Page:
Used thus, visibility is around 80 metres, dipping to 40 in suburban/urban settings – a few split-second stealth moments when exiting roundabouts left me slightly uncomfortable, although the same could be said for other bijoux models in a comparable context.
When all's said and done, this is still a very capable contingency system and deserves a place next to the patch kit in a wedge pack.
Some doubts over the claimed visibility, but nonetheless an inexpensive and surprisingly bright contingency light
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road.cc test report
Make and model: BTwin VIOO 320 USB Dual Bike Light
Size tested: 22 lumen white, 7 lumen red
Tell us what the light is for, and who it's aimed at. What do the manufacturers say about it? How does that compare to your own feelings about it?
Visibility Lights up to 11 m, visible from 450 m. Two-tone LED, flashing/continuous modes.
Autonomy 3h in continuous mode, up to 9h in flash mode. USB cable to charge (500 cycles)
Easy assembly / dismantling Universal, one step, tool-free attachment."
My feelings: Bargain LED that converts from reversible front/rear light at the push of a button. Output an lumens are relatively impressive given the asking price too.
Tell us some more about the technical aspects of the light?
Visibility B'TWIN has created the B'VISIBLE label to designate products that improve your visibility while cycling. It guarantees high-performance visibility that has been scientifically tested and approved in the lab, available on a full line of B'TWIN products.
Performance Battery capacity: 210 mAh.
- White mode: 22 Lumen,
- Red mode: 7 Lumen.
COMPOSITION / ADVICE
100.00% Styrene Ethylene Butadiene Styrene (SEBS)
100.00% Polycarbonate (PC)
Inside Shell - Main fabric
100.00% Battery - Lilo
Restricted use : Not a substitute for bicycle lights required by law
Tell us how the light performed overall when used for its designed purpose
Overall, the VIOO 320 bicolour light is a remarkably good contingency light that is surprisingly bright in both settings – at least in the being seen with sense. It's intuitive to use, generally well made and quick to charge; arguably, two could be the perfect companions to a tyre-driven dynamo on a commuter bike, or as contingencies when enjoying longer summer evening outings on the best bike.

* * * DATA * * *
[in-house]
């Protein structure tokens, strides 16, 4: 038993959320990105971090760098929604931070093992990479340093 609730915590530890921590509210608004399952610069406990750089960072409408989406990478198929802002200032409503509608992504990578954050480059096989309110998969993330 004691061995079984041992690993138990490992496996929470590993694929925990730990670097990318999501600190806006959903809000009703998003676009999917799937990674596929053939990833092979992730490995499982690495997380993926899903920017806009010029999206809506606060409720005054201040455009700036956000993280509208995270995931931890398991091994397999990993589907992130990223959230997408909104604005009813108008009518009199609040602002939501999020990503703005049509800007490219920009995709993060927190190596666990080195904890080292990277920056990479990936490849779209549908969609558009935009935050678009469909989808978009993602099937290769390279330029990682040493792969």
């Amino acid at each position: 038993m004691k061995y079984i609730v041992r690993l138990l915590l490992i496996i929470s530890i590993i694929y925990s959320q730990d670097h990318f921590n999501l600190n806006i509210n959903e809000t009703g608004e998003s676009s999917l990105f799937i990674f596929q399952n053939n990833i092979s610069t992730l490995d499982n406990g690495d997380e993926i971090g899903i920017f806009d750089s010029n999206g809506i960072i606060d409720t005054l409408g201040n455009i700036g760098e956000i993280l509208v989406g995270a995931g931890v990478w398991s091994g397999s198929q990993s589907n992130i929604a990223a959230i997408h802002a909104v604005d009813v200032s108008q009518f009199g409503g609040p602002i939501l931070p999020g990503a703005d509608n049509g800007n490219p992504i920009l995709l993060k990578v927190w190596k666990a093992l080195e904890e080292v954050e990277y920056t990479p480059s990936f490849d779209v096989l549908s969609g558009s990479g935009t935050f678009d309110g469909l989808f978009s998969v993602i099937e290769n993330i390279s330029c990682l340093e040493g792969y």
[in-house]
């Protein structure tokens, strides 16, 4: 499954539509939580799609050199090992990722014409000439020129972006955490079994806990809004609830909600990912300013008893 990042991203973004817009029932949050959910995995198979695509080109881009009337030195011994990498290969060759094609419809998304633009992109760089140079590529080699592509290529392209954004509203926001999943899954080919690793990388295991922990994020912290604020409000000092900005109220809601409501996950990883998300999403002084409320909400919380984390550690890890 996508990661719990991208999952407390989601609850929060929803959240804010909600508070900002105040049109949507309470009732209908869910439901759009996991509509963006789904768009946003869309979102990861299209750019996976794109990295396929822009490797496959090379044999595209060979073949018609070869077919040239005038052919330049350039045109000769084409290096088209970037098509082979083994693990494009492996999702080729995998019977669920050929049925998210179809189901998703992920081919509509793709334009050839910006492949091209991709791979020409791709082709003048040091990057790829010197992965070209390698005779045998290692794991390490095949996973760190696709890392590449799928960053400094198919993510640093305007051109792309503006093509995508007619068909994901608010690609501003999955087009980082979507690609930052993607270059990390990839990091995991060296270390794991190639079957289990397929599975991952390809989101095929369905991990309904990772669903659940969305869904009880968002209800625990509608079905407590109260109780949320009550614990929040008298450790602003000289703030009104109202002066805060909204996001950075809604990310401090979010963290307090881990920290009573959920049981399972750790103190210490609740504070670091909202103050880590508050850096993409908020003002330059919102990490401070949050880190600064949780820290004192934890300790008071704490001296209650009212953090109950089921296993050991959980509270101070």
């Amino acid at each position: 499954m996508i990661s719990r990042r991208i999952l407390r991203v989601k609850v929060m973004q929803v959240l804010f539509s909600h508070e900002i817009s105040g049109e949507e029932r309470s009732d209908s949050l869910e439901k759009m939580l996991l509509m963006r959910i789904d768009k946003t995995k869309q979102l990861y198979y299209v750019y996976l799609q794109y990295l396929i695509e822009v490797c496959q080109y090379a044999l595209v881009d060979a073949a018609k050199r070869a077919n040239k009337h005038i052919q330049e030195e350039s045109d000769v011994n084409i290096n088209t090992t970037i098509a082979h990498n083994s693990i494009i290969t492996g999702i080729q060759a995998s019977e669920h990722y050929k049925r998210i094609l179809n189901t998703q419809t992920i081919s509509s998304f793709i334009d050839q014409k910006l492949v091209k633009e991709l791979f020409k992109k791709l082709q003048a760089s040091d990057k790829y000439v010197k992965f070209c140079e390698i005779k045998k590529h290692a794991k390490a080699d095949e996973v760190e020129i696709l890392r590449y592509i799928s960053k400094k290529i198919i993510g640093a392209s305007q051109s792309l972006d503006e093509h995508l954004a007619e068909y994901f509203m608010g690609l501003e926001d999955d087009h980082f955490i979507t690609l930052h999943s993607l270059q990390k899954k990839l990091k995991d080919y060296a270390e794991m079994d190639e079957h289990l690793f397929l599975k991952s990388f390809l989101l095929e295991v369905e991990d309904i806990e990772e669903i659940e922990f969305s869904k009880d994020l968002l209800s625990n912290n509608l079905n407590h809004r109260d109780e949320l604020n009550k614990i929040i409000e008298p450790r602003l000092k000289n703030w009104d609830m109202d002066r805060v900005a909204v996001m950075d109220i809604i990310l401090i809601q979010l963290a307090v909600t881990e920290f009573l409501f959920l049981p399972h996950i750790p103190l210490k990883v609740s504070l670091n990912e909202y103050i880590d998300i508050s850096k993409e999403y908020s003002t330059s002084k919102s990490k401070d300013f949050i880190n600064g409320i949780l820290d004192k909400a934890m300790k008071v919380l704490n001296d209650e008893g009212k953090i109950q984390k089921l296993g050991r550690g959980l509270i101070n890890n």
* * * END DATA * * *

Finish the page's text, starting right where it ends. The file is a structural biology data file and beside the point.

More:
Tell us what you particularly liked about the light
Super-compact, well made for the money and surprisingly bright.
Tell us what you particularly disliked about the light
Nothing, when everything's taken into account.
Did you enjoy using the light? Yes
Would you consider buying the light? Yes, as tertiary/contingency lighting.
Would you recommend the light to a friend? Yes
Use this box to explain your score
Cheap and extremely cheerful contingency lights that work surprisingly well in both modes.
About the tester
I usually ride: Rough stuff tourer based around 4130 Univega mountain bike frameset My best bike is: 1955 Holdsworth Road Path and several others including cross & traditional road
I've been riding for: Over 20 years I ride: Most days I would class myself as: Experienced
I regularly do the following types of riding: cyclo cross, commuting, touring, fixed/singlespeed, mountain biking
Shaun Audane is a freelance writer/product tester with over twenty-eight years riding experience, the last twelve (120,000 miles) spent putting bikes and kit through their paces for a variety of publications. Previous generations of his family worked at manufacturing's sharp end, thus Shaun can weld, has a sound understanding of frame building practice and a preference for steel or titanium framesets.
Citing Richard Ballantine and an Au pair as his earliest cycling influences, he is presently writing a cycling book with particular focus upon women, families and disabled audiences (Having been a registered care manager and coached children at Herne Hill Velodrome in earlier careers)